/ / / The Coldest Night

The Coldest Night

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December, 2009: We turn up in the Norwegian town long after bedtime, as the snow is just finishing. Tent poles are peering out of our small bags, and we look around at the darkened buildings dotted here and there. Sometime in the last half an hour of our journey, exhilaration from plains of frozen snow has turned into a speckle of hesitation, an unsure footstep onto an ice-flattened street.

Snow from days or weeks ago, scattered with dry grit, is still clinging to low rooftops. Pavements are covered by a fresh coat, obscuring afternoon shuffles and evening wanders. In the distance, to our north and our south, mountains gather up against the wind. The snow is clear and unbroken there.

“That way?” we dither and dather, and waddle in our layers towards the nearest coat of white, away from the very quiet and slightly sodden streets.

After a walk too short to be satisfying, like an afternoon hike that unexpectedly stops at the back of a building site, we come to an expanse of empty space. It is white and clear, and we take a step away from the path, and it comes up almost to the top of our winter boots. Another step comes to the knees.

Then it comes out, in dribs and drabs; the truth that we hadn’t recognised before. “I didn’t know there was going to be snow like this everywhere,” she said. “We can’t camp in snow. Not in this tent.”

“You didn’t?” I said, looking in confusion at the ground. “But it’s the middle of winter.” We hadn’t read any guidebooks before going, but I assumed snow was to be expected. “I didn’t know we couldn’t camp on snow,” I admitted. Until this day, I had never put up a tent. I had never really lain on snow, but I had expected it to pack solid under our bodies.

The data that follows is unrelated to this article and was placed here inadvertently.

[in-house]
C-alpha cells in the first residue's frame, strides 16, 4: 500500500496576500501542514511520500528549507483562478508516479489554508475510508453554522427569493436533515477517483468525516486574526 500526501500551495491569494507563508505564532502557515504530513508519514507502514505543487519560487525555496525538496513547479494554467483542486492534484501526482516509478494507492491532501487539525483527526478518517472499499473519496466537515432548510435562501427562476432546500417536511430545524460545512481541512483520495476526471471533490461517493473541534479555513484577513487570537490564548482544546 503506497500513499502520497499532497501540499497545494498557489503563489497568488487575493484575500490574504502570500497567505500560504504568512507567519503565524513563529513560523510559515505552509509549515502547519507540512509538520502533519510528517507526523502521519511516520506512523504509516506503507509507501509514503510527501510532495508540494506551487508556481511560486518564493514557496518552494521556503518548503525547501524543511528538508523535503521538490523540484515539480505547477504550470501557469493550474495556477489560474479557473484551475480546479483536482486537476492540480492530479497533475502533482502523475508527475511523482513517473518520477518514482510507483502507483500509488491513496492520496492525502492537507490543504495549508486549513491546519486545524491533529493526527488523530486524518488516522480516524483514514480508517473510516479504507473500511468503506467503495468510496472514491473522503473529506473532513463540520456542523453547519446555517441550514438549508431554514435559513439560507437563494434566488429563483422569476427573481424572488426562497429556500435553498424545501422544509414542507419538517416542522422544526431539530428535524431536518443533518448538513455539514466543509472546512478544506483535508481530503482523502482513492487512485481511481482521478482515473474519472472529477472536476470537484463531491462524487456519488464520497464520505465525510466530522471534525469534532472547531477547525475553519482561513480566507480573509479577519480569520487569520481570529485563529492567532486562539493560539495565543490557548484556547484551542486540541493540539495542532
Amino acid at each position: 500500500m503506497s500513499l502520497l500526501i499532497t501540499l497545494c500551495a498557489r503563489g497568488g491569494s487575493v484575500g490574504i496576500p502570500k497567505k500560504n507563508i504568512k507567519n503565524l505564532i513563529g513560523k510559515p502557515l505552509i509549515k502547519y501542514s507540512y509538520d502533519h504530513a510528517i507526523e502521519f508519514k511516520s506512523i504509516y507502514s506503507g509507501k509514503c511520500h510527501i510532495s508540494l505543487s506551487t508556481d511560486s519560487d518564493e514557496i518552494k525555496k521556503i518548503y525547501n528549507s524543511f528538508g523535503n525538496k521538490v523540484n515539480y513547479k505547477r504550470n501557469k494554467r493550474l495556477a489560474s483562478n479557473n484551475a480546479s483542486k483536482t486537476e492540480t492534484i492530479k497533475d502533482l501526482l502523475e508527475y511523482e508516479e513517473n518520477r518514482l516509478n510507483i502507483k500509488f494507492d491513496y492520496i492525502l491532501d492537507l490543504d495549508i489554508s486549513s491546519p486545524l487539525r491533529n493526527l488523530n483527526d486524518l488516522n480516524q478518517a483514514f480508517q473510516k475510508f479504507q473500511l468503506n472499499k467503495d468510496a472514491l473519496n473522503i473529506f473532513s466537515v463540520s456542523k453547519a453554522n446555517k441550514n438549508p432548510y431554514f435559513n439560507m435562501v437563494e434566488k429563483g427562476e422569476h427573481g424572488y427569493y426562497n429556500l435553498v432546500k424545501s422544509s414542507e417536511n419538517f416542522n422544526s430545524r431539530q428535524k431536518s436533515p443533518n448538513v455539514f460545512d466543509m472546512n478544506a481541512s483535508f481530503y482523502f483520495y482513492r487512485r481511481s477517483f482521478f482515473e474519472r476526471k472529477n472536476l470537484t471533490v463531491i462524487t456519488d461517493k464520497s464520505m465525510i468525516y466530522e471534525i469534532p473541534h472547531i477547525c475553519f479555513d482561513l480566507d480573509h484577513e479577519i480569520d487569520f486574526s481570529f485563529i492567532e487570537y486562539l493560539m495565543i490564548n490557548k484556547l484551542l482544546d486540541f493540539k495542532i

“How are we going to put down the tent pegs?”

“Oh.” I gazed around, hoping the bare trees would sprout bountiful answers.

We unsurely inched along the small stretch of land, looking quizically at an underpass lit by a dim street light. Was this a bed? The edges of the path were hard granite that gave way to solid snow. Small and welcoming chalets twinkled in the darkness; on inspection, it was only the reflected light from the street lamps that lured us in.

Making small circles back in the centre of town, we wandered into the empty first level of a car park to find facilities. An old and unused car exit, half snowed over, gave a wide view out onto the distant mountains. After laughter and discussion, we unroll our sleeping mats here, pressing our sleeping bags around our bodies and reluctantly removing only one snow-sprinkled layer from our bodies.

We huddle close. No cars pass. No wind whistles.

I am mad, I thought as I drifted in and out of a cold sleep; I am mad. Yet how bizarre, how incomprehensible, that a sleep on a cold snow drift with a view of the frozen stars could be my most memorable night in a lifetime of warm and comfortable evenings.